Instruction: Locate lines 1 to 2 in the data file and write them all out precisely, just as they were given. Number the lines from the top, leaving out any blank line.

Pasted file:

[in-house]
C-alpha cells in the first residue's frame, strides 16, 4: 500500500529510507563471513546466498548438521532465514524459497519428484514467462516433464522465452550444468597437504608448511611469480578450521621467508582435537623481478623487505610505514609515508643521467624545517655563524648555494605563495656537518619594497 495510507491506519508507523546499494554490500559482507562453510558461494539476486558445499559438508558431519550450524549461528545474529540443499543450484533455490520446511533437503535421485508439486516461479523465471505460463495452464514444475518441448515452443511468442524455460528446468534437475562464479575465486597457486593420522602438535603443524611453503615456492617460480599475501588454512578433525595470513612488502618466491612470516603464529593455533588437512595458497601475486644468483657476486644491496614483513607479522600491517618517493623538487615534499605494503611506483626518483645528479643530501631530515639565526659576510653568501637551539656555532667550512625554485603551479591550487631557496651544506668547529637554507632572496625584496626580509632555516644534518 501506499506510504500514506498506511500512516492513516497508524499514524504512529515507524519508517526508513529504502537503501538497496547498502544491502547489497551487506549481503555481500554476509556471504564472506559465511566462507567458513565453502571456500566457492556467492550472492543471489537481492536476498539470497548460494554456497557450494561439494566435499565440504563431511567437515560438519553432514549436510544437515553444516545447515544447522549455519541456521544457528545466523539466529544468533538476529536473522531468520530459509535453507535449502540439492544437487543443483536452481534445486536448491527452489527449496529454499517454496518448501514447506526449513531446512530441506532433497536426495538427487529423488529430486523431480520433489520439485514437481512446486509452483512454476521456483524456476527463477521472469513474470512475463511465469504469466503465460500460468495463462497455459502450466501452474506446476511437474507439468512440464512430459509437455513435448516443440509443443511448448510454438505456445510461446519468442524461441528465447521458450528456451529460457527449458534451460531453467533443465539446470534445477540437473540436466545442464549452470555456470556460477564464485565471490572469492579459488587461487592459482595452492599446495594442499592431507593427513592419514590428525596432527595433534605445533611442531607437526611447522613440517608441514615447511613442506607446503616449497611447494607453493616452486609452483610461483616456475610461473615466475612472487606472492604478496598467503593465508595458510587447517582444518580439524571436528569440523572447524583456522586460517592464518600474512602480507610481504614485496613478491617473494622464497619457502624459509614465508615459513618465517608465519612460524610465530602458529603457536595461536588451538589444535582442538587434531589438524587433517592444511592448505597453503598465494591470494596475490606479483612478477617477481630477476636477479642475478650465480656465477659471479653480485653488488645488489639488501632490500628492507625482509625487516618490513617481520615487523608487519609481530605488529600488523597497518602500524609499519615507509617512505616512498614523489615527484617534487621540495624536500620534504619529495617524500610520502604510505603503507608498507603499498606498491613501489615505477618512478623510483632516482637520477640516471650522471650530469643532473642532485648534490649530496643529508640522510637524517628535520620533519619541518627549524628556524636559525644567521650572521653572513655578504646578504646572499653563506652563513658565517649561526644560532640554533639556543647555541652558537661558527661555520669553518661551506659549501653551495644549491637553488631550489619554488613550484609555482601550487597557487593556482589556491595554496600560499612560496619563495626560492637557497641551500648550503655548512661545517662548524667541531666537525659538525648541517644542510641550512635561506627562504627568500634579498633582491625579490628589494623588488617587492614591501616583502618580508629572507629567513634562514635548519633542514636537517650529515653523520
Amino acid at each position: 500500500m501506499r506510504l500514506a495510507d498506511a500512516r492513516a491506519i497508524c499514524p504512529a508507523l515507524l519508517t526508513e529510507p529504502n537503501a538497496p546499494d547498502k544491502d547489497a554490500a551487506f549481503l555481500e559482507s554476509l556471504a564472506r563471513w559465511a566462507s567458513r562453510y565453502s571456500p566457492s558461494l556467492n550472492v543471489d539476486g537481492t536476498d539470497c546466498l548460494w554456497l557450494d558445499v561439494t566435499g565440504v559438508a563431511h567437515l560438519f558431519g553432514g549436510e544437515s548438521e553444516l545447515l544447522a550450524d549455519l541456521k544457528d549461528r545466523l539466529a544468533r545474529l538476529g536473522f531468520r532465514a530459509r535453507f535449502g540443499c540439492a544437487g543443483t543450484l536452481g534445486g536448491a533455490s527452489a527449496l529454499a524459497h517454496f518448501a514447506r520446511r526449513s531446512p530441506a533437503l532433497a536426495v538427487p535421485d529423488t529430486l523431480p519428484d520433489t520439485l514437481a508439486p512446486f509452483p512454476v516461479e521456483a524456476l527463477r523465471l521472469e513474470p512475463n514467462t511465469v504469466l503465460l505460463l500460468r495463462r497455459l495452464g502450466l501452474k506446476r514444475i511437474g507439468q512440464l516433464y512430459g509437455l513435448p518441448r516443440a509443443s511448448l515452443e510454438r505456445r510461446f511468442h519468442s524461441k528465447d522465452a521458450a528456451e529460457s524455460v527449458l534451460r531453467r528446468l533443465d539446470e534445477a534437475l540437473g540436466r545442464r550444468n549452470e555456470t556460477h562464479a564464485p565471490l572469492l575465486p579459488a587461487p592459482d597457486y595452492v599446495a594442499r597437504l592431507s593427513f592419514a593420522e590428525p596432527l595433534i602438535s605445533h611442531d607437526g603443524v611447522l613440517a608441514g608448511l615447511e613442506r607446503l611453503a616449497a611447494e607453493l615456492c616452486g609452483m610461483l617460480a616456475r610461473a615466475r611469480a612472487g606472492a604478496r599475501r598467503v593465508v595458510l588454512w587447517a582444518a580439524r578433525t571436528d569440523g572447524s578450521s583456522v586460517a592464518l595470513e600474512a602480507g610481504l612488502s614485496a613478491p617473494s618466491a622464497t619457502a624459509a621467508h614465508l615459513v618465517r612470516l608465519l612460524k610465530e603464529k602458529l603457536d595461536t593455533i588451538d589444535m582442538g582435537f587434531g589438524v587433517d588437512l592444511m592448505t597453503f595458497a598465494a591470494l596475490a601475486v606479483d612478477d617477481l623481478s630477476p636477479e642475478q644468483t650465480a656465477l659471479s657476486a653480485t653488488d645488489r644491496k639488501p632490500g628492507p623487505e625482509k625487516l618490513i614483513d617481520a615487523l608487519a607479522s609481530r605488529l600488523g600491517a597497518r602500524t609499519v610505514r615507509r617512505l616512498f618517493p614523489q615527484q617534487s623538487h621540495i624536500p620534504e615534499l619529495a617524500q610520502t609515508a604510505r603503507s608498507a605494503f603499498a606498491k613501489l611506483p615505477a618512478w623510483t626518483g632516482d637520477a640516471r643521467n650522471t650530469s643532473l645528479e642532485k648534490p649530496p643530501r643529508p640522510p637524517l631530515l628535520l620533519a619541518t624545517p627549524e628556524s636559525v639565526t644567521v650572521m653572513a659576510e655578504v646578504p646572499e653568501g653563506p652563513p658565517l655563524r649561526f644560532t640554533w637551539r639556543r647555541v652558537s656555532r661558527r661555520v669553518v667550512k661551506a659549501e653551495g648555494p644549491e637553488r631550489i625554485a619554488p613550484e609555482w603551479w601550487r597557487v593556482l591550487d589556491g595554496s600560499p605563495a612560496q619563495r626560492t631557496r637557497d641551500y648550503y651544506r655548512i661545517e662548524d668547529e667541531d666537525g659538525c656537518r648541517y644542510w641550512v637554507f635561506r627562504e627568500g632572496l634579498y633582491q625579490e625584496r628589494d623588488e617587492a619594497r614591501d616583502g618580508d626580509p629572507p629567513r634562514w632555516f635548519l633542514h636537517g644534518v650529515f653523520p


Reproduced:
[in-house]
C-alpha cells in the first residue's frame, strides 16, 4: 500500500529510507563471513546466498548438521532465514524459497519428484514467462516433464522465452550444468597437504608448511611469480578450521621467508582435537623481478623487505610505514609515508643521467624545517655563524648555494605563495656537518619594497 495510507491506519508507523546499494554490500559482507562453510558461494539476486558445499559438508558431519550450524549461528545474529540443499543450484533455490520446511533437503535421485508439486516461479523465471505460463495452464514444475518441448515452443511468442524455460528446468534437475562464479575465486597457486593420522602438535603443524611453503615456492617460480599475501588454512578433525595470513612488502618466491612470516603464529593455533588437512595458497601475486644468483657476486644491496614483513607479522600491517618517493623538487615534499605494503611506483626518483645528479643530501631530515639565526659576510653568501637551539656555532667550512625554485603551479591550487631557496651544506668547529637554507632572496625584496626580509632555516644534518 501506499506510504500514506498506511500512516492513516497508524499514524504512529515507524519508517526508513529504502537503501538497496547498502544491502547489497551487506549481503555481500554476509556471504564472506559465511566462507567458513565453502571456500566457492556467492550472492543471489537481492536476498539470497548460494554456497557450494561439494566435499565440504563431511567437515560438519553432514549436510544437515553444516545447515544447522549455519541456521544457528545466523539466529544468533538476529536473522531468520530459509535453507535449502540439492544437487543443483536452481534445486536448491527452489527449496529454499517454496518448501514447506526449513531446512530441506532433497536426495538427487529423488529430486523431480520433489520439485514437481512446486509452483512454476521456483524456476527463477521472469513474470512475463511465469504469466503465460500460468495463462497455459502450466501452474506446476511437474507439468512440464512430459509437455513435448516443440509443443511448448510454438505456445510461446519468442524461441528465447521458450528456451529460457527449458534451460531453467533443465539446470534445477540437473540436466545442464549452470555456470556460477564464485565471490572469492579459488587461487592459482595452492599446495594442499592431507593427513592419514590428525596432527595433534605445533611442531607437526611447522613440517608441514615447511613442506607446503616449497611447494607453493616452486609452483610461483616456475610461473615466475612472487606472492604478496598467503593465508595458510587447517582444518580439524571436528569440523572447524583456522586460517592464518600474512602480507610481504614485496613478491617473494622464497619457502624459509614465508615459513618465517608465519612460524610465530602458529603457536595461536588451538589444535582442538587434531589438524587433517592444511592448505597453503598465494591470494596475490606479483612478477617477481630477476636477479642475478650465480656465477659471479653480485653488488645488489639488501632490500628492507625482509625487516618490513617481520615487523608487519609481530605488529600488523597497518602500524609499519615507509617512505616512498614523489615527484617534487621540495624536500620534504619529495617524500610520502604510505603503507608498507603499498606498491613501489615505477618512478623510483632516482637520477640516471650522471650530469643532473642532485648534490649530496643529508640522510637524517628535520620533519619541518627549524628556524636559525644567521650572521653572513655578504646578504646572499653563506652563513658565517649561526644560532640554533639556543647555541652558537661558527661555520669553518661551506659549501653551495644549491637553488631550489619554488613550484609555482601550487597557487593556482589556491595554496600560499612560496619563495626560492637557497641551500648550503655548512661545517662548524667541531666537525659538525648541517644542510641550512635561506627562504627568500634579498633582491625579490628589494623588488617587492614591501616583502618580508629572507629567513634562514635548519633542514636537517650529515653523520